Lawyers oppose disclosure of service fees

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Friday, April 11, 2014

MEMBERS of the Integrated Bar of the Philippines (IBP), the mandatory association for lawyers in the country, has asked the Supreme Court (SC) to nullify a government regulation requiring doctors, lawyers and self-employed individuals to publicly disclose their professional fees and the identities of their clients.

The IBP said Revenue Regulation No. 4-2014 (Guidelines and Policies for the Monitoring of Service Fees of Professionals) issued by the Department of Finance (DOF) and Bureau of Internal Revenue (BIR) is unconstitutional for violating the separation of powers as it "encroaches upon" the SC's exclusive authority "to regulate and prescribe rules for the protection and enforcement of constitutional rights, legal practice and the legal profession."

The group feared of illegal restriction on the practice of law, saying the regulation "unduly limits a lawyer's liberty to ascertain the fair and reasonable value of his services according to standards defined by the Supreme Court."

Section 2 of R.R. No. 4-2014 requires all self-employed professionals to submit an affidavit indicating the rates, manner of billings and the factors they consider in determining their service fees upon registration on or before January 31 of each year and register the books of accounts and official appointment books which shall contain the names of the client and date or time of the meeting.

They must also issue a BIR-registered receipt showing a 100 percent discount in cases when no professional fees are charged.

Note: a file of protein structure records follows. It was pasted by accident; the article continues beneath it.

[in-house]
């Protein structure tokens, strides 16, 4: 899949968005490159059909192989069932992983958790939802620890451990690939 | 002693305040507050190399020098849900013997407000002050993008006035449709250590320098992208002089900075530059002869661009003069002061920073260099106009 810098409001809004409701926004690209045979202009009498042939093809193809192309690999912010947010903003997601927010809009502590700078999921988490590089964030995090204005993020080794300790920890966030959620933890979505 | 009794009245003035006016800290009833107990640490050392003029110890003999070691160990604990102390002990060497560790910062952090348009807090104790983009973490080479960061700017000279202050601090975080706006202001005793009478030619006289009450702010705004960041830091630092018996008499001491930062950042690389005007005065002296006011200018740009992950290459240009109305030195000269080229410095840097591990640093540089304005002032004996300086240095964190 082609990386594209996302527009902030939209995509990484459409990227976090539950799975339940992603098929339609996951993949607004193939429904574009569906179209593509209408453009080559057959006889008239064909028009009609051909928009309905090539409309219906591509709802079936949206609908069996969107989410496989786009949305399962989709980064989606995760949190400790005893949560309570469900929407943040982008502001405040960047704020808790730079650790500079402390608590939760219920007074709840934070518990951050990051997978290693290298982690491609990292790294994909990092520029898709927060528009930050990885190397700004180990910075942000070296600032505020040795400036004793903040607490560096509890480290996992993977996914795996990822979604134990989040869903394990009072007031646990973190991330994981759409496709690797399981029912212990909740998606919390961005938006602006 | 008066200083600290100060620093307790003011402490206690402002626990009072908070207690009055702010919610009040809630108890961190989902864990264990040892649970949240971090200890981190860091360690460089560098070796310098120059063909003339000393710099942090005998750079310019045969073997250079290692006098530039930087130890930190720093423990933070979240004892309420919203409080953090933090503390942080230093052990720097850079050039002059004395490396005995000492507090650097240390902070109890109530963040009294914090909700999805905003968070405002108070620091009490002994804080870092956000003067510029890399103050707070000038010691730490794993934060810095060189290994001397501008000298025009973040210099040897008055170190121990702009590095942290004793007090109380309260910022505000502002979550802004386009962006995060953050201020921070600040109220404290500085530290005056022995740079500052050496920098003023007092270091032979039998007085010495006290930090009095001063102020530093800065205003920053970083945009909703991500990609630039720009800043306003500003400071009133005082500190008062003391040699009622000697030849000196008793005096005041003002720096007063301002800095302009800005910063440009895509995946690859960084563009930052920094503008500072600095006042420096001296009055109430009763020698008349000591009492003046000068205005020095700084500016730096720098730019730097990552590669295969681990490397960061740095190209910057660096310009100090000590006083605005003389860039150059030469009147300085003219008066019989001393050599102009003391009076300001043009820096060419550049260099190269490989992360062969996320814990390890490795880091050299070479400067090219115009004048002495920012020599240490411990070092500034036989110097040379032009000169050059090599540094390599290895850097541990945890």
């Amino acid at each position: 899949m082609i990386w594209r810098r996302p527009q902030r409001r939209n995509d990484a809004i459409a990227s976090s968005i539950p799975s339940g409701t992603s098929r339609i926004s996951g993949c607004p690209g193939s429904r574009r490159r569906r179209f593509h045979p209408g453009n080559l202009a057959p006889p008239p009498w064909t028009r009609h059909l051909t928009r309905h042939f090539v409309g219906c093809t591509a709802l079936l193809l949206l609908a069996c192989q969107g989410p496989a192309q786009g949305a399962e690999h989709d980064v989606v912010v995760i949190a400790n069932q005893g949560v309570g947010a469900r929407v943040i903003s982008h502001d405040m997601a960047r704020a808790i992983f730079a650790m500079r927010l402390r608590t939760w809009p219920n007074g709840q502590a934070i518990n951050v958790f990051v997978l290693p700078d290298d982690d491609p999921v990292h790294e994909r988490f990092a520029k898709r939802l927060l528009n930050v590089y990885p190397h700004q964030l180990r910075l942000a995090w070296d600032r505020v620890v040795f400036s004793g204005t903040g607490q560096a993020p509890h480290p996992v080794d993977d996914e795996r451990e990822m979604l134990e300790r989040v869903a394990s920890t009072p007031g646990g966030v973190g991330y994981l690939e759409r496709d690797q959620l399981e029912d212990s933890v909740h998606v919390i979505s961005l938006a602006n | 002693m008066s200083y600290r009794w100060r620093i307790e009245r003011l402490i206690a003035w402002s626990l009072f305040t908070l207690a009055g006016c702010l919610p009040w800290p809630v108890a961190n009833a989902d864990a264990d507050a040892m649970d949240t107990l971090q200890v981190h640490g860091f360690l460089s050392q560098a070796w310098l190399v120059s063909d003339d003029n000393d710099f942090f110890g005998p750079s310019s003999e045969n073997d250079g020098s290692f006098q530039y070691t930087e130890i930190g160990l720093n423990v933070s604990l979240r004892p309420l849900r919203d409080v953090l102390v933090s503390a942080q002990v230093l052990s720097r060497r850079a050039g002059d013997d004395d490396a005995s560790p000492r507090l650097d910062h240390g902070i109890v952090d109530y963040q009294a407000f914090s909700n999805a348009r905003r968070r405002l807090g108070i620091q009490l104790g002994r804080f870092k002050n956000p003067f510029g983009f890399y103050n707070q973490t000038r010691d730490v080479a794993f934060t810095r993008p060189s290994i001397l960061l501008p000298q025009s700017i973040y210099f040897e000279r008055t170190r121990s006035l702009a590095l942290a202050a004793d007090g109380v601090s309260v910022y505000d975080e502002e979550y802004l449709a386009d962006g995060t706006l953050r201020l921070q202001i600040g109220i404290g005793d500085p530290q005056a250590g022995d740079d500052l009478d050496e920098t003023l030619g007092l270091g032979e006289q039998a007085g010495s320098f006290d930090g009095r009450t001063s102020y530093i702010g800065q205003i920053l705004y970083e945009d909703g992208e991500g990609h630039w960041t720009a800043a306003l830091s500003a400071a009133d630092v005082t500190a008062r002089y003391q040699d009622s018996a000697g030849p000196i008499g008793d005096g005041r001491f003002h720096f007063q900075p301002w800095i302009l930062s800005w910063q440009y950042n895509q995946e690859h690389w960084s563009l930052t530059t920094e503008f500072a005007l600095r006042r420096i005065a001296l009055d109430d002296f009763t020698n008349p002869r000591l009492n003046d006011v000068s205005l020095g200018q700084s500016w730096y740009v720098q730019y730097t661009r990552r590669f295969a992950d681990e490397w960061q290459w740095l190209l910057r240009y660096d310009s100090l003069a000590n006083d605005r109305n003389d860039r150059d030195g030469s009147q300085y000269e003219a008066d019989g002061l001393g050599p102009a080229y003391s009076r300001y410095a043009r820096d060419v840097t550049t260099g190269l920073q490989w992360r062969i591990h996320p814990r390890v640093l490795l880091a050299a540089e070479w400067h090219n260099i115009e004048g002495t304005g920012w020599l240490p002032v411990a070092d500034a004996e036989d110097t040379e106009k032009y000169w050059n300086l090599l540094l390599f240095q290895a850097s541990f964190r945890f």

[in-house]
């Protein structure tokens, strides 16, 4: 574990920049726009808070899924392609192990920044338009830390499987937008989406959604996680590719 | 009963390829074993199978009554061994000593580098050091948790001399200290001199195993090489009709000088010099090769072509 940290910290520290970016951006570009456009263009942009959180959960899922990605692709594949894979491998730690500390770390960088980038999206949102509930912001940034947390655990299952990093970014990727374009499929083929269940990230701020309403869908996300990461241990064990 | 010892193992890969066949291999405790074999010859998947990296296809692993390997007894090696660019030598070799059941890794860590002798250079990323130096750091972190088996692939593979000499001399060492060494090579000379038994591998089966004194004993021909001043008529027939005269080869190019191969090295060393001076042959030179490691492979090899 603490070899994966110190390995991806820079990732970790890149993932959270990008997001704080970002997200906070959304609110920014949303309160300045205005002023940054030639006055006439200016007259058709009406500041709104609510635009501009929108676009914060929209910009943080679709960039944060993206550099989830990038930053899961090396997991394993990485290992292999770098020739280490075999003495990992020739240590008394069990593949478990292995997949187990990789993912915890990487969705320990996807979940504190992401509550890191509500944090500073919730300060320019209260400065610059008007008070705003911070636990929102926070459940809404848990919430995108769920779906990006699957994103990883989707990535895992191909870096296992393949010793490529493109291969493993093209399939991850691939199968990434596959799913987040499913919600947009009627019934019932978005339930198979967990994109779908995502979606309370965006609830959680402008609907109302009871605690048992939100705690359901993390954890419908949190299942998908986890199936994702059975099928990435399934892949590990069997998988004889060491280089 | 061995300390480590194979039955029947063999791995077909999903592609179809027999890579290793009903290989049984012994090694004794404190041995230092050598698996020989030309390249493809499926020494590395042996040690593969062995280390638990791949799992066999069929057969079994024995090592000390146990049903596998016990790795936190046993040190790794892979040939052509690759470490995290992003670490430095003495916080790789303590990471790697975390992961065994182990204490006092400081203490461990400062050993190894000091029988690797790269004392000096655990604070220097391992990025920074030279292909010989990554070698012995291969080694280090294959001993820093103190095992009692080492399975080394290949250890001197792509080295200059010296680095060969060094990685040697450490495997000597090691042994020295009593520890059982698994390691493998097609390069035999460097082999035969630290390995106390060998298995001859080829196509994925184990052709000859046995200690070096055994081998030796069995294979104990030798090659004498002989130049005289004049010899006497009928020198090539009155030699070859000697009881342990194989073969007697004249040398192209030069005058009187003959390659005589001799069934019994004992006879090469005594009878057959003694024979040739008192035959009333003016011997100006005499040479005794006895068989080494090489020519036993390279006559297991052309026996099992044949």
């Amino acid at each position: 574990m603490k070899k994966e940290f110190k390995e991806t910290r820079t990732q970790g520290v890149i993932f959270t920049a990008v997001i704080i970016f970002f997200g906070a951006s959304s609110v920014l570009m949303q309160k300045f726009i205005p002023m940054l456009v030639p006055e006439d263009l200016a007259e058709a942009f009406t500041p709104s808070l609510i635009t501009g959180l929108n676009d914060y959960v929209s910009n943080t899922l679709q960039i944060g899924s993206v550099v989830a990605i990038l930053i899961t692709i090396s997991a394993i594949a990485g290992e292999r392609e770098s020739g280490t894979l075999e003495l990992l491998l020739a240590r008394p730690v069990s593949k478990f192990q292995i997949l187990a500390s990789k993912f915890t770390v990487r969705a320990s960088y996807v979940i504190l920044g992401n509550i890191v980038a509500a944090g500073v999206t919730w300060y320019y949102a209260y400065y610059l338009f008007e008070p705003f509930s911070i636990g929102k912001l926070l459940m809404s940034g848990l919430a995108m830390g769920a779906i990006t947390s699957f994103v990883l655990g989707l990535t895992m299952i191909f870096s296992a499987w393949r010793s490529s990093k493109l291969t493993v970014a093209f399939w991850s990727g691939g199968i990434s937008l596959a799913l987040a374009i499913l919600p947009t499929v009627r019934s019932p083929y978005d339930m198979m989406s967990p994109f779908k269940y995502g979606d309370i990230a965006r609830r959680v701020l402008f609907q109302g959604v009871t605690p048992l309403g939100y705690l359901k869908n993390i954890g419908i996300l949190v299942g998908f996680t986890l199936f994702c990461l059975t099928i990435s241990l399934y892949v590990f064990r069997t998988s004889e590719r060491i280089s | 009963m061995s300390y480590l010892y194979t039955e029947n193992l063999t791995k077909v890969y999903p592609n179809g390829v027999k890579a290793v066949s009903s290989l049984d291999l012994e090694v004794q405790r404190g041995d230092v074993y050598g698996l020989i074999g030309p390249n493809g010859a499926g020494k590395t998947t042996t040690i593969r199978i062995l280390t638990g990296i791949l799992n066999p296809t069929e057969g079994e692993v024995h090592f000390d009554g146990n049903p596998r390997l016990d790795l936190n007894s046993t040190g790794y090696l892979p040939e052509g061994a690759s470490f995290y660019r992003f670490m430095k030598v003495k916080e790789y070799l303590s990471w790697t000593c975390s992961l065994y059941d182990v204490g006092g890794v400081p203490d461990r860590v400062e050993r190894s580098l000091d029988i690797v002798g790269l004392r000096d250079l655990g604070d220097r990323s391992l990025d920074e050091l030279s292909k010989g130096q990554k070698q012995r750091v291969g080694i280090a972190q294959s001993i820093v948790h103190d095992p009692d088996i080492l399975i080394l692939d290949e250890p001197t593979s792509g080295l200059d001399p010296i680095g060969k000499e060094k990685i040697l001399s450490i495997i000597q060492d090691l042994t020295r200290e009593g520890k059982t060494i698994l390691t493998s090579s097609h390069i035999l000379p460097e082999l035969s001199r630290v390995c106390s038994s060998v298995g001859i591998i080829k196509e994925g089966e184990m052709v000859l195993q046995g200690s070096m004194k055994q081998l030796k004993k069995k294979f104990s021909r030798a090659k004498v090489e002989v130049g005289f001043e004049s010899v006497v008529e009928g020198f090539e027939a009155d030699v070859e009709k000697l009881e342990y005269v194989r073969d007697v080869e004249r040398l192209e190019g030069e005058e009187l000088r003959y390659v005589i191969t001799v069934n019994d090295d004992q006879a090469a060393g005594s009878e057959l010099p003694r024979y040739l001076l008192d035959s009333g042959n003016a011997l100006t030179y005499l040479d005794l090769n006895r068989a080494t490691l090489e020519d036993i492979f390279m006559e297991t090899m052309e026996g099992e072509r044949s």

The IBP pointed out that while the BIR Commissioner has the power to secure information from taxpayers under the National Internal Revenue Code (NIRC), such is limited only to determining the correctness of the taxes that they are liable to pay.

Sections 113 and 237 of the NIRC, which the BIR used as basis for coming up with the assailed policy, also do not require the submission of the self-employed appointment books, full disclosure of all client identities, and details of meetings and the submission of an affidavit of fixed service rates and fees, the IBP said.

The group added that the regulation is unethical as it violates the constitutional right of privacy of lawyers and their clients.

"One rule adopted to serve this purpose is the rule on attorney-client privilege. Under the operation of this privilege, an attorney is mandated to keep inviolate his client's secrets or confidences," the petition stated, which also called for the issuance of a temporary restraining order (TRO) on the policy.

BIR Commissioner Kim Henares welcomed the lawyers' move.

"They can always file a case in court if they want. That is how our system works. If they charge and generate revenues, they are subject to the tax code and all the rules therein," she said in a text message on Friday.

The BIR has been clamping down on self-employed individuals like lawyers, doctors and celebrities for alleged non-payment of correct taxes.

Its high-profile campaign recently led to the filing of P2.93-million tax evasion complaint against former Philippine Medical Association (PMA) president Dr. Leo Olarte before the Department of Justice (DOJ), weeks after the BIR released a newspaper advertisement depicting doctors as a burden to other taxpayers. (Sunnex)

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